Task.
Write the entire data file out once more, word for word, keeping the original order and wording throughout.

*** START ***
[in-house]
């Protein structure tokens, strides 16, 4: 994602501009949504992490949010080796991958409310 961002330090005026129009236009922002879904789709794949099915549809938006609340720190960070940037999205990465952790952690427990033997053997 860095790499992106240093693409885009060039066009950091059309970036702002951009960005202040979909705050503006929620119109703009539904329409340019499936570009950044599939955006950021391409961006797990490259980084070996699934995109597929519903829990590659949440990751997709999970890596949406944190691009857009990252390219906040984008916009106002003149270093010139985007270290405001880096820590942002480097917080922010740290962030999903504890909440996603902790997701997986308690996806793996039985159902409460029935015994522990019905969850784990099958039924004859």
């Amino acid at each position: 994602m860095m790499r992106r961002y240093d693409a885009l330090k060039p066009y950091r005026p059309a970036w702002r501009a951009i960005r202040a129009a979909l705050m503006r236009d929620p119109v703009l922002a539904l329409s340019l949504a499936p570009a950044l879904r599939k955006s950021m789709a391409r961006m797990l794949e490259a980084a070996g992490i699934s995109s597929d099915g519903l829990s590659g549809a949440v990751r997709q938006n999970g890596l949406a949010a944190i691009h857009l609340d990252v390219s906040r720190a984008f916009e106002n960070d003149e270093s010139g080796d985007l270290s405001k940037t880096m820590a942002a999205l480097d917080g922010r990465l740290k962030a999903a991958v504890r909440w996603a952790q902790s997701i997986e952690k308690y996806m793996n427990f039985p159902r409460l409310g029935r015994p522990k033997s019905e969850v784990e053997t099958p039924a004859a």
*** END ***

[in-house]
């Protein structure tokens, strides 16, 4: 994602501009949504992490949010080796991958409310 961002330090005026129009236009922002879904789709794949099915549809938006609340720190960070940037999205990465952790952690427990033997053997 860095790499992106240093693409885009060039066009950091059309970036702002951009960005202040979909705050503006929620119109703009539904329409340019499936570009950044599939955006950021391409961006797990490259980084070996699934995109597929519903829990590659949440990751997709999970890596949406944190691009857009990252390219906040984008916009106002003149270093010139985007270290405001880096820590942002480097917080922010740290962030999903504890909440996603902790997701997986308690996806793996039985159902409460029935015994522990019905969850784990099958039924004859």
């Amino acid at each position: 994602m860095m790499r992106r961002y240093d693409a885009l330090k060039p066009y950091r005026p059309a970036w702002r501009a951009i960005r202040a129009a979909l705050m503006r236009d929620p119109v703009l922002a539904l329409s340019l949504a499936p570009a950044l879904r599939k955006s950021m789709a391409r961006m797990l794949e490259a980084a070996g992490i699934s995109s597929d099915g519903l829990s590659g549809a949440v990751r997709q938006n999970g890596l949406a949010a944190i691009h857009l609340d990252v390219s906040r720190a984008f916009e106002n960070d003149e270093s010139g080796d985007l270290s405001k940037t880096m820590a942002a999205l480097d917080g922010r990465l740290k962030a999903a991958v504890r909440w996603a952790q902790s997701i997986e952690k308690y996806m793996n427990f039985p159902r409460l409310g029935r015994p522990k033997s019905e969850v784990e053997t099958p039924a004859a």